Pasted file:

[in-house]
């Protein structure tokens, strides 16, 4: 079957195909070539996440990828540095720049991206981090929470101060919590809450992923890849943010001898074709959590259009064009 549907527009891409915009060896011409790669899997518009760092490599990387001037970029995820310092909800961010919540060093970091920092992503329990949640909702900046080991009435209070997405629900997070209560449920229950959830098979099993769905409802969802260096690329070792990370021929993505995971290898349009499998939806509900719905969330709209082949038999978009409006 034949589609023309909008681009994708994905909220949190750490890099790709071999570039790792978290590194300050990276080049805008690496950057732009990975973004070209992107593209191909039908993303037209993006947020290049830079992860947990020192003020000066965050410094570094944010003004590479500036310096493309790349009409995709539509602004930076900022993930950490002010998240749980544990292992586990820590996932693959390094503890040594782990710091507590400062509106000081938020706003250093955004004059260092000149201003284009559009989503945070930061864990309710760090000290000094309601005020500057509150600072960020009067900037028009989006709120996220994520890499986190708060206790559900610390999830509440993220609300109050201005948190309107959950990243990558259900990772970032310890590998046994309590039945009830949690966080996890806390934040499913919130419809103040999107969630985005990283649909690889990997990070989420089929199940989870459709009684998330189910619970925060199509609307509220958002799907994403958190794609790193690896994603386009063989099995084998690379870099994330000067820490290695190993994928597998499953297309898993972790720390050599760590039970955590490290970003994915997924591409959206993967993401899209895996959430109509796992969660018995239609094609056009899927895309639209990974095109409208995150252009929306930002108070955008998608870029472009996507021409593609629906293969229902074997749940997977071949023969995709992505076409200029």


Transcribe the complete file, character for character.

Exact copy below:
[in-house]
């Protein structure tokens, strides 16, 4: 079957195909070539996440990828540095720049991206981090929470101060919590809450992923890849943010001898074709959590259009064009 549907527009891409915009060896011409790669899997518009760092490599990387001037970029995820310092909800961010919540060093970091920092992503329990949640909702900046080991009435209070997405629900997070209560449920229950959830098979099993769905409802969802260096690329070792990370021929993505995971290898349009499998939806509900719905969330709209082949038999978009409006 034949589609023309909008681009994708994905909220949190750490890099790709071999570039790792978290590194300050990276080049805008690496950057732009990975973004070209992107593209191909039908993303037209993006947020290049830079992860947990020192003020000066965050410094570094944010003004590479500036310096493309790349009409995709539509602004930076900022993930950490002010998240749980544990292992586990820590996932693959390094503890040594782990710091507590400062509106000081938020706003250093955004004059260092000149201003284009559009989503945070930061864990309710760090000290000094309601005020500057509150600072960020009067900037028009989006709120996220994520890499986190708060206790559900610390999830509440993220609300109050201005948190309107959950990243990558259900990772970032310890590998046994309590039945009830949690966080996890806390934040499913919130419809103040999107969630985005990283649909690889990997990070989420089929199940989870459709009684998330189910619970925060199509609307509220958002799907994403958190794609790193690896994603386009063989099995084998690379870099994330000067820490290695190993994928597998499953297309898993972790720390050599760590039970955590490290970003994915997924591409959206993967993401899209895996959430109509796992969660018995239609094609056009899927895309639209990974095109409208995150252009929306930002108070955008998608870029472009996507021409593609629906293969229902074997749940997977071949023969995709992505076409200029």